It is the End of the World

I am going to have to start this post with a teeny, tiny confession – I am the Queen of procrastination and the winner of the gold medal for laziness. I excel at doing absolutely nothing for long periods of time and I never cease to amaze myself at the huge amounts of nothing that I am capable of doing. At the beginning of summer, I wrote out a long list of everything that I was going to accomplish this summer – see, I know how useless I am at getting anything done, so I thought that if I wrote out a list of things to do, I might actually do some of them. Well, that has not worked out so well. I checked it yesterday, and I don’t think that I can cross anything off the list. I have not de-matted the cat yet (I gave up on that one for health reasons. The mats seem to remove themselves after a while anyway), I have not put up the curtains in the living room yet (I did try, but apparently no one sells long, white wooden curtain rails anymore). I have not bought new bookcases so that I can reorganise all my books into subject area and then alphabetically by author, yet.  I have not volunteered at the local SPCA to walk the dogs yet (again, I did try, but you have to be officially orientated before you can volunteer and their next orientation is not until August the 8th, the day I leave go on holiday). I have not taken a course in macro photography yet or how to use Photoshop yet. I have not written my book on my trip to South America yet. I could go on and on, which would enable me to avoid doing the other thing that I have not done yet and that is finish writing my blogs about my trip to South America. You see, it has been nearly a year since we left, seven months since we returned and I seem to be stuck at the End of the World.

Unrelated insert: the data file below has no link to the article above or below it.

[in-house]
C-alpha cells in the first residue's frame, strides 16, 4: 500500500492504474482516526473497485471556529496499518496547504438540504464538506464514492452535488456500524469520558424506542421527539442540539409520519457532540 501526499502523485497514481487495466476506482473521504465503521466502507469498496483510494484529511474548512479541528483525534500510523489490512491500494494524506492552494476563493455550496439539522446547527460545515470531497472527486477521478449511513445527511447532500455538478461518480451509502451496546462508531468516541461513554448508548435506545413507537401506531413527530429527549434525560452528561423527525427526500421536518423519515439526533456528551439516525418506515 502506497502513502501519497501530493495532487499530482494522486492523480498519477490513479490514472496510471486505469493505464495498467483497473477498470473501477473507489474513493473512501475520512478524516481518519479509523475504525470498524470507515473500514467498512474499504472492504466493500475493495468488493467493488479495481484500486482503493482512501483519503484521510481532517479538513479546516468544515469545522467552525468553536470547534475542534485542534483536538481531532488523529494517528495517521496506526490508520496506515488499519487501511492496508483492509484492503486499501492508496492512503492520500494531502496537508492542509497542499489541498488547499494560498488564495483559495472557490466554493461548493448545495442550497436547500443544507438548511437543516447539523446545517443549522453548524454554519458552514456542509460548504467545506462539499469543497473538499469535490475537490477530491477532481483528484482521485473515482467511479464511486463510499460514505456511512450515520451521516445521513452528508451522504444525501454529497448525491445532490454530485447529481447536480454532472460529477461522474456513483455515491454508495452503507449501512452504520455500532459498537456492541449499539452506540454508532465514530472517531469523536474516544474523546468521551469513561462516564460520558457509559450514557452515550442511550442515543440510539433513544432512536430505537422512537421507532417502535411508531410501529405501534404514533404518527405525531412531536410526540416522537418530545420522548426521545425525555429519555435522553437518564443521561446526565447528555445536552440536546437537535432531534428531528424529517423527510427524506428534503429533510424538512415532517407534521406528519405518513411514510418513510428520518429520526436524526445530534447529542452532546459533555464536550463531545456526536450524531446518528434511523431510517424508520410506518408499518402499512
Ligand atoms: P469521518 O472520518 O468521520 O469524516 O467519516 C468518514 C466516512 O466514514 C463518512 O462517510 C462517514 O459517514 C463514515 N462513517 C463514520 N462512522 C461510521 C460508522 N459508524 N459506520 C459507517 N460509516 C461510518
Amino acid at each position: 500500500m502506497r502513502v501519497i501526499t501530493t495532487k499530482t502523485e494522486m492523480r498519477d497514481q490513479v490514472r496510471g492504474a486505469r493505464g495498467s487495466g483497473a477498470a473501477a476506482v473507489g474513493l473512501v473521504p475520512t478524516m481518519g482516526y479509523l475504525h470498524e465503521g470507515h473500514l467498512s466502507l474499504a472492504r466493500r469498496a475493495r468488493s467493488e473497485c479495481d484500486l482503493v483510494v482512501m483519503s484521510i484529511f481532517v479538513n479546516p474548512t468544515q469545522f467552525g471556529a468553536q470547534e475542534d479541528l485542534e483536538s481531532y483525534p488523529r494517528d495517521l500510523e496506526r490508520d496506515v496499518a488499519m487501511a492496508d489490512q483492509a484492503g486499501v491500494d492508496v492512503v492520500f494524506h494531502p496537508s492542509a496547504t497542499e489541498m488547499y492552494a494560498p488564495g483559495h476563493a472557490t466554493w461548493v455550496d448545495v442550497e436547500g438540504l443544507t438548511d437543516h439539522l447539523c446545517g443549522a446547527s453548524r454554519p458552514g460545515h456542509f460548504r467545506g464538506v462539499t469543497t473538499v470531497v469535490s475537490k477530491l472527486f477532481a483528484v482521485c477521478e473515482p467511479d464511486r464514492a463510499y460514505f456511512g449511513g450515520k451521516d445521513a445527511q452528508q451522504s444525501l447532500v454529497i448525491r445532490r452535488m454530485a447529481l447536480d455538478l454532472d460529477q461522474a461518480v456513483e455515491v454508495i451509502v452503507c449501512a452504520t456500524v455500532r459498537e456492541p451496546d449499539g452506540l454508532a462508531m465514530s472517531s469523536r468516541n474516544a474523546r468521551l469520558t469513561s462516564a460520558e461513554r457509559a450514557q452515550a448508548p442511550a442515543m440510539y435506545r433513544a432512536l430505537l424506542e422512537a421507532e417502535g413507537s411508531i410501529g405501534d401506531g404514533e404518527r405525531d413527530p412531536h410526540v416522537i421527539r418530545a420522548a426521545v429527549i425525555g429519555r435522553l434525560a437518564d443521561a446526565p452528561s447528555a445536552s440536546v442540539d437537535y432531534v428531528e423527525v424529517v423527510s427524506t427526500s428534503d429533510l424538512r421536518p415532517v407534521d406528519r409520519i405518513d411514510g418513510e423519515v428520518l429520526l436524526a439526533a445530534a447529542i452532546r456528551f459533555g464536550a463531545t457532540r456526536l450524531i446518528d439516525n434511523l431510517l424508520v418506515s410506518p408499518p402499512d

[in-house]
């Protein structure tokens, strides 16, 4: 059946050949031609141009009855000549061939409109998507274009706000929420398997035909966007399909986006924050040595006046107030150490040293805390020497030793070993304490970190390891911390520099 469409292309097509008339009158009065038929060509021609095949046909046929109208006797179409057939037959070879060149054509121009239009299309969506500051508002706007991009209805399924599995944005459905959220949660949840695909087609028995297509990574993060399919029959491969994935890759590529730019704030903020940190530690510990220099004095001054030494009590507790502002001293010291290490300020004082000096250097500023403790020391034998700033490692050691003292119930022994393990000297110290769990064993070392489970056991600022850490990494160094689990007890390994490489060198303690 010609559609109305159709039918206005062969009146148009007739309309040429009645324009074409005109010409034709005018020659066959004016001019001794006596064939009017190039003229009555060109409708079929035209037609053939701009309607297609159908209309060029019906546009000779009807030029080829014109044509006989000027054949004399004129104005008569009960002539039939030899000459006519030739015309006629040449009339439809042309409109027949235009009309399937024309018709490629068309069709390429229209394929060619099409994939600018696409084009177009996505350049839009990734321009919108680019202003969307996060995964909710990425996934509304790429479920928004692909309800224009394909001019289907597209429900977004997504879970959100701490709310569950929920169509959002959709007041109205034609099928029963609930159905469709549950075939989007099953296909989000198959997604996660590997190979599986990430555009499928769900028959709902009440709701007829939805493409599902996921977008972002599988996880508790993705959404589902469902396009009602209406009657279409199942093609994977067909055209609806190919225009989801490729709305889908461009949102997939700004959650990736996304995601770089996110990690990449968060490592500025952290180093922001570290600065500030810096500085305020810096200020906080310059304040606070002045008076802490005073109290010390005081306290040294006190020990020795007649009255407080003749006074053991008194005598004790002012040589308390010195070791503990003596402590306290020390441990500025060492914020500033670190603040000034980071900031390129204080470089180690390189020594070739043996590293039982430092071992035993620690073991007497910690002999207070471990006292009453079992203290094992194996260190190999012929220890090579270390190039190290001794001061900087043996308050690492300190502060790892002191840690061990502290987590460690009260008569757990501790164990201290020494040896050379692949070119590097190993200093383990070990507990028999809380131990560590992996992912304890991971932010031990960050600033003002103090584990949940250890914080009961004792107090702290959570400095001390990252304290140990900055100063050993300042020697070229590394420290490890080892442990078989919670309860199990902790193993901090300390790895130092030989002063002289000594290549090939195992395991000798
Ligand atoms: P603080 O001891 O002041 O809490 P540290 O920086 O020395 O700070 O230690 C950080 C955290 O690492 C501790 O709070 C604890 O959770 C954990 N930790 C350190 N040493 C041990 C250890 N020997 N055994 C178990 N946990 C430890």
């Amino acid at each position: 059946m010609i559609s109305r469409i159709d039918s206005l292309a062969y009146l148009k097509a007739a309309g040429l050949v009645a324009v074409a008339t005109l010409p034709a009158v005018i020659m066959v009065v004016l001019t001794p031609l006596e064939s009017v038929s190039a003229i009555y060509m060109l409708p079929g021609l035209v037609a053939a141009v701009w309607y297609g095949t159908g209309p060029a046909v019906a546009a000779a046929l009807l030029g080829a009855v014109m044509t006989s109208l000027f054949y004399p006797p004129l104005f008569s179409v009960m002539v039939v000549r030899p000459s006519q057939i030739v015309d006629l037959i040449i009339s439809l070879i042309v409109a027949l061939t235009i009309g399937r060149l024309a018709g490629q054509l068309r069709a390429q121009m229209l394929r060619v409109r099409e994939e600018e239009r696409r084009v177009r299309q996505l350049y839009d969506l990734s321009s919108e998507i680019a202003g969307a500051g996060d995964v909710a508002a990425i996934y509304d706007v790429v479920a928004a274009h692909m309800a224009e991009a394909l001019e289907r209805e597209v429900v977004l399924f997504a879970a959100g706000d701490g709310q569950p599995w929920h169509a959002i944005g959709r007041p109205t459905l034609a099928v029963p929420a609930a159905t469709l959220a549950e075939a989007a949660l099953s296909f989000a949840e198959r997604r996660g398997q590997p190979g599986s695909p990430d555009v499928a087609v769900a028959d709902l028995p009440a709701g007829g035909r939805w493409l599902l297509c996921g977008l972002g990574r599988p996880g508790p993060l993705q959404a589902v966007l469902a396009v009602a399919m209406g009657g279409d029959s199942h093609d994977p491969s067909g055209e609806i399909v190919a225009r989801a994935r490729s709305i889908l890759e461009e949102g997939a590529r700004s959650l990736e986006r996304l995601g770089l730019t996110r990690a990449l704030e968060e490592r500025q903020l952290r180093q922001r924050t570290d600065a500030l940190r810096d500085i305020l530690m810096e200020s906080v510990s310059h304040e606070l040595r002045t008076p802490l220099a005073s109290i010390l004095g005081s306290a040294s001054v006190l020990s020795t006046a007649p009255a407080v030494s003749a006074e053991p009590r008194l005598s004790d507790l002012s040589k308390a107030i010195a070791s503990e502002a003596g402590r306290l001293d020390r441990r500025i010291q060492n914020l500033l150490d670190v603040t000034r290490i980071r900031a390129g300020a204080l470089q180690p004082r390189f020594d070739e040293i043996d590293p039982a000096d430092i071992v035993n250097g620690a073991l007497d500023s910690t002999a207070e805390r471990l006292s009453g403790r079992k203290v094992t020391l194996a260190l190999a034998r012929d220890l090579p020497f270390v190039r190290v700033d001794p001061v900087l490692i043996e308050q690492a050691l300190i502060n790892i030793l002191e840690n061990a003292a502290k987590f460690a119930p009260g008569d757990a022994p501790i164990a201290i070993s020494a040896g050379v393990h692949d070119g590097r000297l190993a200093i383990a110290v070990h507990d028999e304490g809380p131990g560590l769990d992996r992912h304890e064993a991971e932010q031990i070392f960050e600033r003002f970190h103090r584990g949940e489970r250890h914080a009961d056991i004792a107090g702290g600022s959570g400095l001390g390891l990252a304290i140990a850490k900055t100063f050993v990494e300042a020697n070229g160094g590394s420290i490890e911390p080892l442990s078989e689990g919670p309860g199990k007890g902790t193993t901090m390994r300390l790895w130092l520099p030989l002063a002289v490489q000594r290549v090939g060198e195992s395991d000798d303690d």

Ushuaia, the world’s southern most city. It sits on the edge of the Isla Grande de Tierra del Fuego, dipping its colourful toes into the waters of the Beagle Channel. From here, you can catch a cruise ship to the South Pole, take a plane trip over the glacial fields of Southern Patagonia, eat more meat than you have ever dreamt of or spend your time perusing the tackiest souvenirs that you have ever laid eyes on. Now, I did not do any of those (OK, so I did pop into one souvenir shop just so that I could marvel at all the rubbish that was available and wonder who on earth actually ever buys any of it – I can only assume that a lot of people like to buy a lot of gag gifts for friends or that many people have numerous relatives that they really don’t like). My time at the End of the World was spent walking along the beach, cruising the Beagle Channel and hunting down penguins to shoot, with my camera, of course. Now, I know that you all want to see the penguins, but you are just going to have to wait. I know, I know, I promised penguins, but how else I am going to keep you coming back to read my blog if I don’t have anything to entice you back with?